- For sufficient support in English language for both university and school-aged children.
The goal is that these recommendations will be integrated into the process by which community leaders and educators welcome members of the Puerto Rican diaspora into life in Southwest Florida.
Hurricane Maria survivors get helping hand from FGCU
Beginning in the spring 2018 semester, FGCU waived out-of-state tuition for each of three semesters for students who moved to Southwest Florida in the aftermath of Hurricane Maria.
“These are challenging times for millions of people striving to get back on their feet after their communities were shattered,” said FGCU President Mike Martin. “With educational institutions unable to operate as usual, those trying to better their lives through learning could easily have their dreams derailed. As partners in higher education, we believe it’s our duty to provide this avenue in the hope that it helps students stay on the path to success while their communities heal.”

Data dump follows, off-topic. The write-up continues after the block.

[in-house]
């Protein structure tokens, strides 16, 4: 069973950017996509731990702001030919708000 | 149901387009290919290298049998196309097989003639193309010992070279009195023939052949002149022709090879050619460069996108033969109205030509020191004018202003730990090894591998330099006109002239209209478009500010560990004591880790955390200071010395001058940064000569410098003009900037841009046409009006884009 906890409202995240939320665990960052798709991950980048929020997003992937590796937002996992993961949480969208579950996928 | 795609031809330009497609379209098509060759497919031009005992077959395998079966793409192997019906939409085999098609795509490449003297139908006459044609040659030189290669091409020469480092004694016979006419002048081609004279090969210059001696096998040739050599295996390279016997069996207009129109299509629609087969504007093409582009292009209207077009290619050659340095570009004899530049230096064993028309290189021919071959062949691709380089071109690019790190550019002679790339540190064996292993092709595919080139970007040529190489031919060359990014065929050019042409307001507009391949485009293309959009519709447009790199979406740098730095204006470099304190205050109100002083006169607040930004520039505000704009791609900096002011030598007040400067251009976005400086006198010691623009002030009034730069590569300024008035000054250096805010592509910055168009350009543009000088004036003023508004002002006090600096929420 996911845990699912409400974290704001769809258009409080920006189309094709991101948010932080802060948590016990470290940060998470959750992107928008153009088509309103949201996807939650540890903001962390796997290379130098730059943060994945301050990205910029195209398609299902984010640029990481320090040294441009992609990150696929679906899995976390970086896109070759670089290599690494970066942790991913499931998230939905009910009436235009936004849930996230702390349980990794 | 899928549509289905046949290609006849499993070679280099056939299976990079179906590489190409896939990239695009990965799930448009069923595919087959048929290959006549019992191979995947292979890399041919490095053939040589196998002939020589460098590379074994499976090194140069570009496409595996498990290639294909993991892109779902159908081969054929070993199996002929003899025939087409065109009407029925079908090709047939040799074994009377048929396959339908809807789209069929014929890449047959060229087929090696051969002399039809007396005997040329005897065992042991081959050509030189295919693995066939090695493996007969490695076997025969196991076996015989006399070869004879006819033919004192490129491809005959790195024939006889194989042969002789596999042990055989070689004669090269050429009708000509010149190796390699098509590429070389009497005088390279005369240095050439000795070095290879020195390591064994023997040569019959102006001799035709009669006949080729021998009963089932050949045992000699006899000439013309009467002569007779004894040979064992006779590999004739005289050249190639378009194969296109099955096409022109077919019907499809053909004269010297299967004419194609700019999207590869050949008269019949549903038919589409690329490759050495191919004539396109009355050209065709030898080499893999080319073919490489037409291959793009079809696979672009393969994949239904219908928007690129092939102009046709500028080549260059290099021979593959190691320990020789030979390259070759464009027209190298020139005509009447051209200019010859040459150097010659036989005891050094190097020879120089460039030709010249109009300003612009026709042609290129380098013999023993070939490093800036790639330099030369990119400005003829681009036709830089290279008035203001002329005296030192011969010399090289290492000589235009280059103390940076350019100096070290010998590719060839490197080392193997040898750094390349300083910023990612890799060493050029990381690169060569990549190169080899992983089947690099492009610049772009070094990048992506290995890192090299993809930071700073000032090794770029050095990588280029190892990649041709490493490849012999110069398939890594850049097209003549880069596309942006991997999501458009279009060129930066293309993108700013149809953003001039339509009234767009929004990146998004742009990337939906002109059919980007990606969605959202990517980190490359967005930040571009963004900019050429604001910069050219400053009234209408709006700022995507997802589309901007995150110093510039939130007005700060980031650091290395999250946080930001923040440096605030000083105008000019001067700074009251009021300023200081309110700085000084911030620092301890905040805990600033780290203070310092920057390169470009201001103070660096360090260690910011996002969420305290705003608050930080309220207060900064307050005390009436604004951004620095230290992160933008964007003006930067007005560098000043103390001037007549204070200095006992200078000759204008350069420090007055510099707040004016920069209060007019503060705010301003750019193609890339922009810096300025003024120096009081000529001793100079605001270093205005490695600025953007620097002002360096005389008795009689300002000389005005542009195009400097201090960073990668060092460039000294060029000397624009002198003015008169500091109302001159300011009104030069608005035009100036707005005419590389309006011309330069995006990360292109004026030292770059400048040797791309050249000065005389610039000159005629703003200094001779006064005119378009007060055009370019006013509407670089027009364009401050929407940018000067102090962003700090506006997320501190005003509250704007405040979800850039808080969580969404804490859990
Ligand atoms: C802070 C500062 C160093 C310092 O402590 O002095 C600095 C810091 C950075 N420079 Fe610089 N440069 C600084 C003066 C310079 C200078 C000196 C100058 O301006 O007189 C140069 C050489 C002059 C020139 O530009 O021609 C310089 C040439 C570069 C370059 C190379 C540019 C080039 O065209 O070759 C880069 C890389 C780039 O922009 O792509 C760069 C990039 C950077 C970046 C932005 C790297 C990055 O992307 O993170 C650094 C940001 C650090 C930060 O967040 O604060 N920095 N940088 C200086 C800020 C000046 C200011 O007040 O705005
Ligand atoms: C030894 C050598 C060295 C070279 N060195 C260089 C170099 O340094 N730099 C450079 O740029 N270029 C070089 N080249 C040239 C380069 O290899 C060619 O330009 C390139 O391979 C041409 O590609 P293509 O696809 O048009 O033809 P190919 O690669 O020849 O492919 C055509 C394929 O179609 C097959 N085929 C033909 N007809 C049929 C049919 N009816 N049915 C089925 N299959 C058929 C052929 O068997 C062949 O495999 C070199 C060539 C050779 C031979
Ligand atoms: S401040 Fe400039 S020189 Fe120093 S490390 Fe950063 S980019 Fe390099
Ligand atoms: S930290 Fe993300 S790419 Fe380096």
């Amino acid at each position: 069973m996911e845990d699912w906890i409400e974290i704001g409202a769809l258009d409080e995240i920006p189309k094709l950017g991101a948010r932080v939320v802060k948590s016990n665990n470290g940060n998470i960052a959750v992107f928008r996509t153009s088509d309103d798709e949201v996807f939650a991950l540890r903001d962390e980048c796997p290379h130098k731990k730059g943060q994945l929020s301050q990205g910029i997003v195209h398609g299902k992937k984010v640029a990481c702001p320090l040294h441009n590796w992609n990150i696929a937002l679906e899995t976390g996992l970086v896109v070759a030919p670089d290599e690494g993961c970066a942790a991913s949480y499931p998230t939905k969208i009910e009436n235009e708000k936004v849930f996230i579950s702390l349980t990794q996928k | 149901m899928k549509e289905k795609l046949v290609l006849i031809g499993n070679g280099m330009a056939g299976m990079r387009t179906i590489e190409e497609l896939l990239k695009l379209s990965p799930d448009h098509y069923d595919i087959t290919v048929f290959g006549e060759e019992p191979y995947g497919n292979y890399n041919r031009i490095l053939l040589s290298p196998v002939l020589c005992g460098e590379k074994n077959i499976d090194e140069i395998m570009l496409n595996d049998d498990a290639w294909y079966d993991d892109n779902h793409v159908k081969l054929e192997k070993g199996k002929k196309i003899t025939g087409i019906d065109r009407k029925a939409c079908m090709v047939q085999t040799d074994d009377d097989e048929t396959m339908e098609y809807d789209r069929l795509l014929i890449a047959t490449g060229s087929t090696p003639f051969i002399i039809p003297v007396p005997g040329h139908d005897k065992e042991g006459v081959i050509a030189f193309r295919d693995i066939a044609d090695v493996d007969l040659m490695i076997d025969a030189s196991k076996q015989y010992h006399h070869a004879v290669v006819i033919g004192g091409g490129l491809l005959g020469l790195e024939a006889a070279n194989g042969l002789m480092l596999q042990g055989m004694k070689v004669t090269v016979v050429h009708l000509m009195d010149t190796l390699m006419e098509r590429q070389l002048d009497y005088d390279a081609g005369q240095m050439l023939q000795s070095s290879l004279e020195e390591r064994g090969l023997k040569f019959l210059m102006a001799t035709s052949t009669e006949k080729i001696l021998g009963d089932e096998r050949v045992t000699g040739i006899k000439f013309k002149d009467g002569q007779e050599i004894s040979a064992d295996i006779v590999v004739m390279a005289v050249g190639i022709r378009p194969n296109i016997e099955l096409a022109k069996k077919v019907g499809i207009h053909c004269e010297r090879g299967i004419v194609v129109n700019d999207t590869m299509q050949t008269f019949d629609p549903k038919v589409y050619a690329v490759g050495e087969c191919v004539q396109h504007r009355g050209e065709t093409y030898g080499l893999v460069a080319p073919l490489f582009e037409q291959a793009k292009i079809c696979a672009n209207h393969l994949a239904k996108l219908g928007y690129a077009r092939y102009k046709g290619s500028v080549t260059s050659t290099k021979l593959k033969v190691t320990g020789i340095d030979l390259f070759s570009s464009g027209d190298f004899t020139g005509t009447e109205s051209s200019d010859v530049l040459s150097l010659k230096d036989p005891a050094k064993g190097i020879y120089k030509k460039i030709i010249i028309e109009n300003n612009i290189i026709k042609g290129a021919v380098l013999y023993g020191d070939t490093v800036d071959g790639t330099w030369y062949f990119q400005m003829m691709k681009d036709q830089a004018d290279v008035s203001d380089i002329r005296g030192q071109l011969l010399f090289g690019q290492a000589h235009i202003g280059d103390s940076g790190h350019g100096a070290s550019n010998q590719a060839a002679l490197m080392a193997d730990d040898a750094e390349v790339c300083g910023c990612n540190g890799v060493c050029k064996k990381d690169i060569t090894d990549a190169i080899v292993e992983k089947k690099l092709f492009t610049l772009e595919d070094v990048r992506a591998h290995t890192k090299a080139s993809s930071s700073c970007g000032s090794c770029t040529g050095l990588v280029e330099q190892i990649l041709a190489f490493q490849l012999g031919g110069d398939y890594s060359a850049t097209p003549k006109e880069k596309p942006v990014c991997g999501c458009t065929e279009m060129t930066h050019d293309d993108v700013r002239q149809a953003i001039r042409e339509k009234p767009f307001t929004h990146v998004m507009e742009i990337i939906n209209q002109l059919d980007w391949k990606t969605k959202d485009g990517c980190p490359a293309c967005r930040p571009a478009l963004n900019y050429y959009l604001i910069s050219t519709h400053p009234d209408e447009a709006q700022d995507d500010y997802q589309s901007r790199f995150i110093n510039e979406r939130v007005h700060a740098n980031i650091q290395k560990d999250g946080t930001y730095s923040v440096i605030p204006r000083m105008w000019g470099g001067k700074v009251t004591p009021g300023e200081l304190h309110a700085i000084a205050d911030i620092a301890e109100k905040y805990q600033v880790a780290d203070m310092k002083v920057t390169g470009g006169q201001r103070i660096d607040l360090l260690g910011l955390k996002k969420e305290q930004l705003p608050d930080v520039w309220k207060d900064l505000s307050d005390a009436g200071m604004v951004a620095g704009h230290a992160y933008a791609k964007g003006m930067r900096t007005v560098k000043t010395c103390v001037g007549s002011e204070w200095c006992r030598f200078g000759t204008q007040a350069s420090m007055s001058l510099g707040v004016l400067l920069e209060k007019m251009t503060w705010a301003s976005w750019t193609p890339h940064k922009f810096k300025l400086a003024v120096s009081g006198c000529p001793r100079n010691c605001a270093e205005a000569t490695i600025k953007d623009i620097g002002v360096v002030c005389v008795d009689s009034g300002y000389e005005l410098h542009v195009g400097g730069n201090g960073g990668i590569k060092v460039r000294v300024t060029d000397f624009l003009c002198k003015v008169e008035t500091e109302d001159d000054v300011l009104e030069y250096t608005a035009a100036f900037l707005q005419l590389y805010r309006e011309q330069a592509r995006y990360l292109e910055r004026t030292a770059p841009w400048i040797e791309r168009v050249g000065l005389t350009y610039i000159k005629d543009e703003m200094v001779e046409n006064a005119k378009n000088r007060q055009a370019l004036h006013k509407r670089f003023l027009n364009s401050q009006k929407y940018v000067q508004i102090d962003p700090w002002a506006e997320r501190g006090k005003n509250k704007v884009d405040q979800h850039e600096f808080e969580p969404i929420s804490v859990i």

Junior Jose Rivera relocated to Southwest Florida in the aftermath of Hurricane Maria and was able to enroll in FGCU thanks, in large part, to the tuition waiver offered to displaced Puerto Ricans. “Once I heard I would not have to pay out-of-state tuition,” Rivera said, “it was the biggest thing for me. FGCU is incredible. Students at the university have so many more opportunities here.”
Junior Paola Reyes-Serrano, lived in Puerto Rico for 21 years. She, too, moved to Southwest Florida in the aftermath of Hurricane Maria. “I was the first Puerto Rican to approach FGCU to ask for a transfer,” she said. “However, since my parents already lived in the U.S. prior to the event, I was already eligible for a tuition waiver.” Reyes-Serrano’s original plan was to return to Puerto Rico, but after talking with her parents, she decided to enroll in FGCU.
“I couldn’t have made a better decision,” she said. “FGCU has given me so much.”